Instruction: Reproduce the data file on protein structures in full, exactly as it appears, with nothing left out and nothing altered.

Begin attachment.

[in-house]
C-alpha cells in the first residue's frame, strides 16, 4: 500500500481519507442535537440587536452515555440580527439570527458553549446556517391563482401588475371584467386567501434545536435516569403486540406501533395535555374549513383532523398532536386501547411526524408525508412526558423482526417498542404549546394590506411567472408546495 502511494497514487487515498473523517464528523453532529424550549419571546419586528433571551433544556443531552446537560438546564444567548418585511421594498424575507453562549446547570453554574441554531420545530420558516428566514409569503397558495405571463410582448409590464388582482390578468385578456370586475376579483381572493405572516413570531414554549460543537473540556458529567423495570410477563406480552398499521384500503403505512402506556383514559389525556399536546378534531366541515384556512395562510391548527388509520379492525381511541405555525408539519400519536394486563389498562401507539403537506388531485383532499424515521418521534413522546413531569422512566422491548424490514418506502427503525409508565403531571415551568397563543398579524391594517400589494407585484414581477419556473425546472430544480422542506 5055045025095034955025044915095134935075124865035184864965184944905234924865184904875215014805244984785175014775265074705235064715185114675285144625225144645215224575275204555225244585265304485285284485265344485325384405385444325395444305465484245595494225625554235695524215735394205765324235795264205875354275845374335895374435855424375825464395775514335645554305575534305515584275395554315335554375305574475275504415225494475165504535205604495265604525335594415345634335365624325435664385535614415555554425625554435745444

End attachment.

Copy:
[in-house]
C-alpha cells in the first residue's frame, strides 16, 4: 500500500481519507442535537440587536452515555440580527439570527458553549446556517391563482401588475371584467386567501434545536435516569403486540406501533395535555374549513383532523398532536386501547411526524408525508412526558423482526417498542404549546394590506411567472408546495 502511494497514487487515498473523517464528523453532529424550549419571546419586528433571551433544556443531552446537560438546564444567548418585511421594498424575507453562549446547570453554574441554531420545530420558516428566514409569503397558495405571463410582448409590464388582482390578468385578456370586475376579483381572493405572516413570531414554549460543537473540556458529567423495570410477563406480552398499521384500503403505512402506556383514559389525556399536546378534531366541515384556512395562510391548527388509520379492525381511541405555525408539519400519536394486563389498562401507539403537506388531485383532499424515521418521534413522546413531569422512566422491548424490514418506502427503525409508565403531571415551568397563543398579524391594517400589494407585484414581477419556473425546472430544480422542506 5055045025095034955025044915095134935075124865035184864965184944905234924865184904875215014805244984785175014775265074705235064715185114675285144625225144645215224575275204555225244585265304485285284485265344485325384405385444325395444305465484245595494225625554235695524215735394205765324235795264205875354275845374335895374435855424375825464395775514335645554305575534305515584275395554315335554375305574475275504415225494475165504535205604495265604525335594415345634335365624325435664385535614415555554425625554435745444